STANCE of a MUSLIMAH

Our Lord! You truly know all that we may hide in our hearts as well as all that we bring into the open, for nothing whatsoever, be it on earth or in heaven, remains hidden from Allah. {Quran, 14:38}

4/01/2006

OT Month


When I was 17 graduating from high school I did not know what field I wanted to pursue. I kind of wanted to be a teacher, physical therapist and psychologist all at once. At a college fair I learned about Occupational Therapy. It was exactly what I wanted. Alhamdulilah, I graduated with my ASc., took the boards and began working with my license 2 years later at 19. Having worked for a few years plus the experience I wanted to purse my BSc. in it. I know that Allah/God placed me in this direction to show and teach me some of the most important lessons of life. Almost 10 & 1/2 years later I am still being taught that the differences amongst people are huge in every detail of living. Truly no two people are the same, and yet everyone has circumstances that are designed to be reflected upon. Being an occupational therapist humbles me, and reminds me that everyone has challenges in life, but that the ones who seem most content and at peace with themselves are those who are grateful, Muslim or not. Allah has put me in positions of evaluating many elders along the years who are physically and mentally incapable of everything..with them my time is focussed on family intervention and things like positioning and splinting to prevent further deformity or bed soars. Allah has put me in the faces of children who are severely handicapped with cerebral palsy with a role of teaching their mothers how to feed them in the easiest way. Allah has placed before my eyes a mother in her 20's with 3 small children, who got into an accident and lost both her legs. I was left to teach her how to get around in her own home with adaptive equipment. Allah has showed me people with significant schizophrenia at a state facility, and I had a goal for that 40-something year-old man to perform money management skills adequately with proper social skills with supervision; oh and another 45 year old man who was living in a nursing home because of Multiple Sclerosis...yup for the rest of his life. My question is this: how can someone see all these things and not be awake to the power and glory of Allah?? Everytime I get stressed out about something stupid, I try remind myself of these incidents. I have no right to be stressed!!! SubhnaAllah. I pray that my work in OT is accepted by Allah. Because at the end the REAL paycheck granted by Mercy, in the Hereafter, is what really counts. Below is what OT is all about. I adapted it from the link that you'll find by clicking the title of this post above. I know the differences can get confusing and often times it's difficult to distinguish between who's doing the physical therapy vs. occupational therapy. I'm the OT with an "O" & I work lots with those with the "P"! So, for whatever it's worth or not worth(!)... April is OT Month..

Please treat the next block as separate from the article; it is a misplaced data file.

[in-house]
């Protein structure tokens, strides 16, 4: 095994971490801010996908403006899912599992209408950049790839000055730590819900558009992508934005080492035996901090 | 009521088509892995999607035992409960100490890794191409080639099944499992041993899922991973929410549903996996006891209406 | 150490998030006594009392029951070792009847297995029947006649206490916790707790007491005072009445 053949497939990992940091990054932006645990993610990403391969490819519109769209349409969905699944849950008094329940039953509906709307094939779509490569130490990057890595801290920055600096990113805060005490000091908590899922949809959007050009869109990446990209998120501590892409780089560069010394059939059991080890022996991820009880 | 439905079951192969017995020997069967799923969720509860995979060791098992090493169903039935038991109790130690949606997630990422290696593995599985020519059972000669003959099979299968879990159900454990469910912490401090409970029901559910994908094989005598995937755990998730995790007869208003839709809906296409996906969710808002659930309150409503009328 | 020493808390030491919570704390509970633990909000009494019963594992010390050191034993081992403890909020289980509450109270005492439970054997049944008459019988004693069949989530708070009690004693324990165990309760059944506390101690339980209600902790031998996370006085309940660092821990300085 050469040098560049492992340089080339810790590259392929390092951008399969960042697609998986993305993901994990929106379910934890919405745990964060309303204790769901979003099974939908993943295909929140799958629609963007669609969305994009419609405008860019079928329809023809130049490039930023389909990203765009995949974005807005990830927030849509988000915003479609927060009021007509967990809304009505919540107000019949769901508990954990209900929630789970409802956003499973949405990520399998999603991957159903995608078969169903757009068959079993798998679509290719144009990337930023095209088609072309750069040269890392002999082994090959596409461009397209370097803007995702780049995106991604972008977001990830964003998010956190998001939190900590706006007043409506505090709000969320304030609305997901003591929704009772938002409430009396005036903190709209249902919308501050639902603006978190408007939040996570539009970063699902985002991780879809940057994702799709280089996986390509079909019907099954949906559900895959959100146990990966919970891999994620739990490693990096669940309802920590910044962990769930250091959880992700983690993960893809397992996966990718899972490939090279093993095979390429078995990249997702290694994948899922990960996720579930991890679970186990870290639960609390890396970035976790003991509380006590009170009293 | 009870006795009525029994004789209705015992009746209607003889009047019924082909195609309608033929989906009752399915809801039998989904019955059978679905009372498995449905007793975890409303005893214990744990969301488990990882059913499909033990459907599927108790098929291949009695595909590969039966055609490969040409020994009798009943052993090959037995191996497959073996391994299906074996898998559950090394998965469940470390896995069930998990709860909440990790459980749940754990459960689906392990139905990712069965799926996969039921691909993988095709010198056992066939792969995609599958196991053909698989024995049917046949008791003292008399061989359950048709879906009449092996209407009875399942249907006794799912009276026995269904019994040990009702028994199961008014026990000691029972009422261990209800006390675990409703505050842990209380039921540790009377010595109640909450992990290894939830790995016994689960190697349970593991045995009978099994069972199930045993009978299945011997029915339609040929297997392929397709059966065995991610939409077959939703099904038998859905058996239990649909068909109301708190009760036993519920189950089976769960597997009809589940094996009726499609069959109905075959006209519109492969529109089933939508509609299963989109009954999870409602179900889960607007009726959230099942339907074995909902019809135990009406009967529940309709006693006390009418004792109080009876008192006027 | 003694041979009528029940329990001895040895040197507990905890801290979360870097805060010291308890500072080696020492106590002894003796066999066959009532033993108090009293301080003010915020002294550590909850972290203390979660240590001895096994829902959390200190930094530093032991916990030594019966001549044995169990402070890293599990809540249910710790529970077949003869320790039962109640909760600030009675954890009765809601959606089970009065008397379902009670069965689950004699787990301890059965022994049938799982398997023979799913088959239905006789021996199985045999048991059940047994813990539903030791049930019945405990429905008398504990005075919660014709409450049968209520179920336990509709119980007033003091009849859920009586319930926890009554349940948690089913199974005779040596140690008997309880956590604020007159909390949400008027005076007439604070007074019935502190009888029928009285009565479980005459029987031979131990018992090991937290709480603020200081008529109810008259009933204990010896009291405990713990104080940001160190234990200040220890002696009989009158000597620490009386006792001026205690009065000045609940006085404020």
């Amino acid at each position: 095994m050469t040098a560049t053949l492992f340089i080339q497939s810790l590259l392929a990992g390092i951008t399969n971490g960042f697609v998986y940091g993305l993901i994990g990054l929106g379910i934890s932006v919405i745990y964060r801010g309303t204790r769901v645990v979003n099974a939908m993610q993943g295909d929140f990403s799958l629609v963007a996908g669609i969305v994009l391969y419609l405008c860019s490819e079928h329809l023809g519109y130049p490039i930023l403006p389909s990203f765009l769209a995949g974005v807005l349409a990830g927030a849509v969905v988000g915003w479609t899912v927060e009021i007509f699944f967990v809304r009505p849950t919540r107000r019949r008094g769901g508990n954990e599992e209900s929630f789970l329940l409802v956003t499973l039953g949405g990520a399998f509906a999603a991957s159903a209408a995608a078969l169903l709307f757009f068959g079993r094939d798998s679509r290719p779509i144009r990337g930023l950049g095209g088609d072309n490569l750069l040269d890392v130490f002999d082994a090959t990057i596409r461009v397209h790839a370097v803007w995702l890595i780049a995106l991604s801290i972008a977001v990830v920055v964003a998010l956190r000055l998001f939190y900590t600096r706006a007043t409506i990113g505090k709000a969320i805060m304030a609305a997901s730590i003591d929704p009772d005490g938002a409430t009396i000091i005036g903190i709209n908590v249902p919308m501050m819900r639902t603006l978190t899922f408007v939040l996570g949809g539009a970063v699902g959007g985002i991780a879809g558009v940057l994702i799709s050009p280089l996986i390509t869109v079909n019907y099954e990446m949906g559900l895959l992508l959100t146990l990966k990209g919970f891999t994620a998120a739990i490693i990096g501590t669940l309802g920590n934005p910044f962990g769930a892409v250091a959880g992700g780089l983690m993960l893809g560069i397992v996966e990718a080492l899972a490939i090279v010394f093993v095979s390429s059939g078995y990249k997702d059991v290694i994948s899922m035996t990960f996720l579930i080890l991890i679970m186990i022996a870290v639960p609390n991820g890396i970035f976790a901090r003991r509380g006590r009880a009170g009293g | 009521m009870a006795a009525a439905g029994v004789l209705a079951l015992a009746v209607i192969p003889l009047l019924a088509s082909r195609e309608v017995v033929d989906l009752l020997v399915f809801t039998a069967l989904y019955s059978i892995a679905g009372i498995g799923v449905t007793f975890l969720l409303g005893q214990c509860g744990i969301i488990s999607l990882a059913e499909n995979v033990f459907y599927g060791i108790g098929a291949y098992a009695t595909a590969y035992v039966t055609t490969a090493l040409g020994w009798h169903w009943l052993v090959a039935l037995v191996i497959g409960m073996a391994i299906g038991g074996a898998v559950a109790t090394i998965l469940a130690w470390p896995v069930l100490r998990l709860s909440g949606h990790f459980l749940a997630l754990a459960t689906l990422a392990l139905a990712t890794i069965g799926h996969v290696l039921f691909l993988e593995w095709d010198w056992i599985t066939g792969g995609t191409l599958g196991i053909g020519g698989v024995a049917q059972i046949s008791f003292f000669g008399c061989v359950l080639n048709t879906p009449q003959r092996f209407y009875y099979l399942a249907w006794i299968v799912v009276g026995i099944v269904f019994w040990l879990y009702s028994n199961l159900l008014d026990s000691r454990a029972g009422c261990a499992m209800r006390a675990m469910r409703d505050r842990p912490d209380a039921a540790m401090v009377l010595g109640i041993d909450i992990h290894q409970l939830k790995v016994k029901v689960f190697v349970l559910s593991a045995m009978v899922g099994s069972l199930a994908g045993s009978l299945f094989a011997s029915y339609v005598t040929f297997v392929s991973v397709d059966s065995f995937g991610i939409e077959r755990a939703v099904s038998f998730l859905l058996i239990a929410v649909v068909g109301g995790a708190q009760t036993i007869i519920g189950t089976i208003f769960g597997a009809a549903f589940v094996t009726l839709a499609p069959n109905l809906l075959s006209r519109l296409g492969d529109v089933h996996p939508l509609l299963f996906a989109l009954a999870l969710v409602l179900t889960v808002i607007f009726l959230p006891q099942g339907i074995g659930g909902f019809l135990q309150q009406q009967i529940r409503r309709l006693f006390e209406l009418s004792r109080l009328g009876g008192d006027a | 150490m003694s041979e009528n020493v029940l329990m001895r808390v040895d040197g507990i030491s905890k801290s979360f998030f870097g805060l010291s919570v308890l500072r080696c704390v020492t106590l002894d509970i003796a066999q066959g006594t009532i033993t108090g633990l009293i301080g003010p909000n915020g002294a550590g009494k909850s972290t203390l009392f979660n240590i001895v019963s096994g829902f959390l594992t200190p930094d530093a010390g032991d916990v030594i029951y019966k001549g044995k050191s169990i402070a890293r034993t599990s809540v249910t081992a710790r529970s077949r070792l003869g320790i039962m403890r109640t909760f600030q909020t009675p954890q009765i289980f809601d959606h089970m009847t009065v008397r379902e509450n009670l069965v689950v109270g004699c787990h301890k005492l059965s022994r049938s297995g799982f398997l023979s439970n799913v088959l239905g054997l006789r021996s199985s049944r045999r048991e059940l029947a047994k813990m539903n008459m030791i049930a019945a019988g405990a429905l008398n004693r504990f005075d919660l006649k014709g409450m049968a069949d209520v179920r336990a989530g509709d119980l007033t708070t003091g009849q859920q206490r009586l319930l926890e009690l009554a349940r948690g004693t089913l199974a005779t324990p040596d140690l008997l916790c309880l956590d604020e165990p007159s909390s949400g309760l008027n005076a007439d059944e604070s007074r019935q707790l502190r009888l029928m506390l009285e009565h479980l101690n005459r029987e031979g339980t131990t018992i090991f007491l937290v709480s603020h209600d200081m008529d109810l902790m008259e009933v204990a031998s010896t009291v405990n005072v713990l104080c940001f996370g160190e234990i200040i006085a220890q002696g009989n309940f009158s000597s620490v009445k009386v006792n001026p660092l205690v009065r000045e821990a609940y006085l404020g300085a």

The person who needs occupational therapy could be your father or mother facing changes because of aging. It could be your child, frustrated with being unable to do the seemingly simple things the other children at school can do. It could be you or your spouse coping with illness or the results of an accident. It could be anyone who, for whatever reason, can't do the things in life they want or need to do because of a chronic or sudden change in functional ability.

Occupational therapy is therapy based on performing the meaningful activities of daily life (self-care skills, education, work, or social interaction), especially to enable or enhance participation in such activities despite impairments or limitations in physical or mental functioning. Occupational therapy is for individuals of all ages-to improve skills that help them perform daily tasks at home and at school, at work and at play.

Occupational therapy practitioners are skilled professionals. Their education includes the study of human growth and development, with specific emphasis on the social, emotional and physical effects of illness and injury. They help individuals with illnesses, injuries, certain conditions or disabilities get on with their "occupations" of living.

Occupational therapy is a unique profession that considers the whole picture when it comes to a person's treatment including the individual's abilities, the task to be performed, and the environment in which the task takes place.

In a team of healthcare specialists, a surgeon, for example, will operate on your injured knee. A physical therapist will devise a series of exercises to help the knee heal properly with a maximum range of motion. An occupational therapist will ask, "What do you need your knee to do? What activities do you want to do, so you can adapt (the way you walk, drive, move around at home, etc.) to that knee," thereby determining the right treatment for keeping you mobile and an active participant in your own life.